The Valley of the Kings and Queens in Egypt.
Wandering around The Valley of the Kings and Valley of the Queens in Egypt on your own - including photos.
It is simple (and a lot cheaper) to visit the Valley of the Kings on your own rather than go by an organised coach trip and of course you can then stay at various
locations for as long as you want and go where you want to go - rather than be shuffled around on an itinerary. We decided we would go to the Ticket Office by taxi - visit several of the tombs and then walk back across the hills above Hatshepsut and drop back down to walk
over to Seti before taking a walk back to the ferry on the Nile. The really nice thing about walking back was you get a much better idea of the
amazingly fertile countryside, get the chance to talk to some of the local people and of course see all sorts of wildlife too.
We found the Egyptians to be really friendly - on our
way down through one village in the hills we were invited into a small house and sat and had a cup of tea and quite a lengthy chat about all sorts of things. At Seti we had already met and talked to several of the secret police who guard the Temple so we also had the opportunity to see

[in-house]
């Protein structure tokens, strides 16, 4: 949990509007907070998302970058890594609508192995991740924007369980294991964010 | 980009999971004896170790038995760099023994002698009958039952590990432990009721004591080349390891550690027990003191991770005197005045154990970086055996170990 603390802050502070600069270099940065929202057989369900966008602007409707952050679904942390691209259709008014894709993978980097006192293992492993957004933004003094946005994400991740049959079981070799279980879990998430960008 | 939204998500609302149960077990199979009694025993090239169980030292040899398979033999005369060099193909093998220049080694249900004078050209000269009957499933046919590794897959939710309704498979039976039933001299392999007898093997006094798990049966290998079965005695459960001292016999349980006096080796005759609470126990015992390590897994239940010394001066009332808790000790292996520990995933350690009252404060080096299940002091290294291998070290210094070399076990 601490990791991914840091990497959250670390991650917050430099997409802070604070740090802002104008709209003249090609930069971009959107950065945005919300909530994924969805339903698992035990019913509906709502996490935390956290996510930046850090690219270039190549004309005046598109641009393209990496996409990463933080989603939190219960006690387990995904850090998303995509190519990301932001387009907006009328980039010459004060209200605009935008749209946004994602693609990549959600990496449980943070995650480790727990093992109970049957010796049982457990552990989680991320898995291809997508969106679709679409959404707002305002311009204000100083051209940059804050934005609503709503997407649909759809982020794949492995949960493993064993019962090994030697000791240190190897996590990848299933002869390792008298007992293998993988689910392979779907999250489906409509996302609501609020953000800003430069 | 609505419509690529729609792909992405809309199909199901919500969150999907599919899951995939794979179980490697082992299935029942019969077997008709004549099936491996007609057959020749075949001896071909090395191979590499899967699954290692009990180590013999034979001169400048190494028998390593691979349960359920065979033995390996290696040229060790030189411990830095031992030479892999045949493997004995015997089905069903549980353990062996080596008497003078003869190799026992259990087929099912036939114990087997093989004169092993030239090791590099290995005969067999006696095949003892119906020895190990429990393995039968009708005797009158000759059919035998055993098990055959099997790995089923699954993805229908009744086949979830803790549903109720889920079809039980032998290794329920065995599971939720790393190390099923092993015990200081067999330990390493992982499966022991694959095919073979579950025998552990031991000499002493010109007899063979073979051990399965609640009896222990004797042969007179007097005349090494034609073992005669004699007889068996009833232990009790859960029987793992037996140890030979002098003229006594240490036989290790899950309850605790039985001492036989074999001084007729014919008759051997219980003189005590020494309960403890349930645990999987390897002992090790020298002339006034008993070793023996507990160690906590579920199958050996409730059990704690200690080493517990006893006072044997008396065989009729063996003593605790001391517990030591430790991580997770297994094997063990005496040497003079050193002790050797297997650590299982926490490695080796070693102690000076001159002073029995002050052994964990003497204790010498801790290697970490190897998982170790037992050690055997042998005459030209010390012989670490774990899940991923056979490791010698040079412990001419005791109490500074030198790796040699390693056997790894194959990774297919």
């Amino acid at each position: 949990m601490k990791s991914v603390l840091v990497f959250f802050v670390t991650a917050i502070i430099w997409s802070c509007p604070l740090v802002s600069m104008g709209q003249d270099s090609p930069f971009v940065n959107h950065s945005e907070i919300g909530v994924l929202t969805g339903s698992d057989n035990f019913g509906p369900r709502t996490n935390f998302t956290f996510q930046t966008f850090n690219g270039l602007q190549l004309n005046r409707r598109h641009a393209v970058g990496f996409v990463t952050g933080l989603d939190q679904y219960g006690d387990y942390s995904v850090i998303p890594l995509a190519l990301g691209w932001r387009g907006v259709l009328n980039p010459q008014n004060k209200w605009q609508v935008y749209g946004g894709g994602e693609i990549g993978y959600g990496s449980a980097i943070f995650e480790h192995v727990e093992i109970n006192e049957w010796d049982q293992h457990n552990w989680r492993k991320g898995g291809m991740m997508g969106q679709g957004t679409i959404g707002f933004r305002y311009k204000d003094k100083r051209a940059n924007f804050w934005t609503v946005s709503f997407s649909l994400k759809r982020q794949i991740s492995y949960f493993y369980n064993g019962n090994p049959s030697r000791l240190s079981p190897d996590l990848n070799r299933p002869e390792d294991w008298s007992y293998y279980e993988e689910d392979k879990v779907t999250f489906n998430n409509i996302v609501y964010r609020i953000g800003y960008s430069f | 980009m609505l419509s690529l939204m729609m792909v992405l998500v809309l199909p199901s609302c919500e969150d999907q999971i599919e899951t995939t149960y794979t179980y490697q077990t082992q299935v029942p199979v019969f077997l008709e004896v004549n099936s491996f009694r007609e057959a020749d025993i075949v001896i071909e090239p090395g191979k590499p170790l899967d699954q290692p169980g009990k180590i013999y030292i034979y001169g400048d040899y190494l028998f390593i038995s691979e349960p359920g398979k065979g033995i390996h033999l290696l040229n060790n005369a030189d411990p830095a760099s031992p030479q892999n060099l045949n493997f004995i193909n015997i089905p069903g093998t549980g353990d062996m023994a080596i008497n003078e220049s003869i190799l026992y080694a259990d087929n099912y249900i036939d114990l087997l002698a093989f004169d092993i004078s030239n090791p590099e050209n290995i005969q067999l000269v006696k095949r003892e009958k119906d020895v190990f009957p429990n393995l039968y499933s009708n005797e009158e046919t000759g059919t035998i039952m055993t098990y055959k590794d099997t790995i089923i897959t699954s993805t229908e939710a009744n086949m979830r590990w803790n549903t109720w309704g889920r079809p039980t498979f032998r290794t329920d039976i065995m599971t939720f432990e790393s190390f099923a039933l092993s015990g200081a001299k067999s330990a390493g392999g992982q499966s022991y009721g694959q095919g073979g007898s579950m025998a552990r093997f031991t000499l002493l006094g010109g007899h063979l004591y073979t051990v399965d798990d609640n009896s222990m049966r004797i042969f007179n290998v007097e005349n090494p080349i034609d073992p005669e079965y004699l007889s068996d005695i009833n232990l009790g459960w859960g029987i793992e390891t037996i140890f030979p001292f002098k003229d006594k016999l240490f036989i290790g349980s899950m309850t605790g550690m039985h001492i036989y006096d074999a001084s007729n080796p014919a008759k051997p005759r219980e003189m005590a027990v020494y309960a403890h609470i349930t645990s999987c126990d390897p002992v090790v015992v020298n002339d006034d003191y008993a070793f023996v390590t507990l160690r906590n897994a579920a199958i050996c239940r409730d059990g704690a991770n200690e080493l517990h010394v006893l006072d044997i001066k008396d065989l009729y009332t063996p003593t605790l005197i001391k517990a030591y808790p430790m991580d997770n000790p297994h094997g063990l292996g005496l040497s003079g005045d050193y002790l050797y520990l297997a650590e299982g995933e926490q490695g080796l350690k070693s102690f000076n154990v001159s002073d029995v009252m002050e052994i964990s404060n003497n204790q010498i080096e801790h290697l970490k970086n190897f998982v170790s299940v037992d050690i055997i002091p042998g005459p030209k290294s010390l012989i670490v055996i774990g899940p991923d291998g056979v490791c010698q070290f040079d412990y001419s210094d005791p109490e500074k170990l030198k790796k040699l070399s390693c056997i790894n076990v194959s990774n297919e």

them again to say hello (for about an hour...). The weather was reasonably warm - around 90 degrees - but in the Valley of the Kings area it did seem a lot hotter
than that. Also up on the hills you do need to have water with you plus a hat etc. - we also wore our walking boots - a real bonus because the surfaces are scree in places and sometimes quite
slippery and/or rocky underfoot.
There is not a lot to see externally around the site - just a variety of concrete entrance areas to the various tombs plus several areas where you can hide from the hot sun for a while. Not all the tombs are open - they are
rotated presumably for maintenance reasons etc. - the tombs do generally have notice boards with plans of the tombs and a little information about the previous owner.
The tombs we visited were: KV34 Tomb of Thutmes III - there is quite a climb up steps to this tomb - once up you go steeply down into the tomb - the sarcophagus is still there and the wall paintings are excellent - well worth visiting.
KV2 Tomb of Ramses IV - the sarcophagus is there -
this tomb is quite elongated and again is well worth
visiting for it's ceilings and wall paintings.
KVKV11 Tomb of Ramses III
by far the best for it's amazing wall paintings.
This is a quite long tomb but just about everywhere was decorated.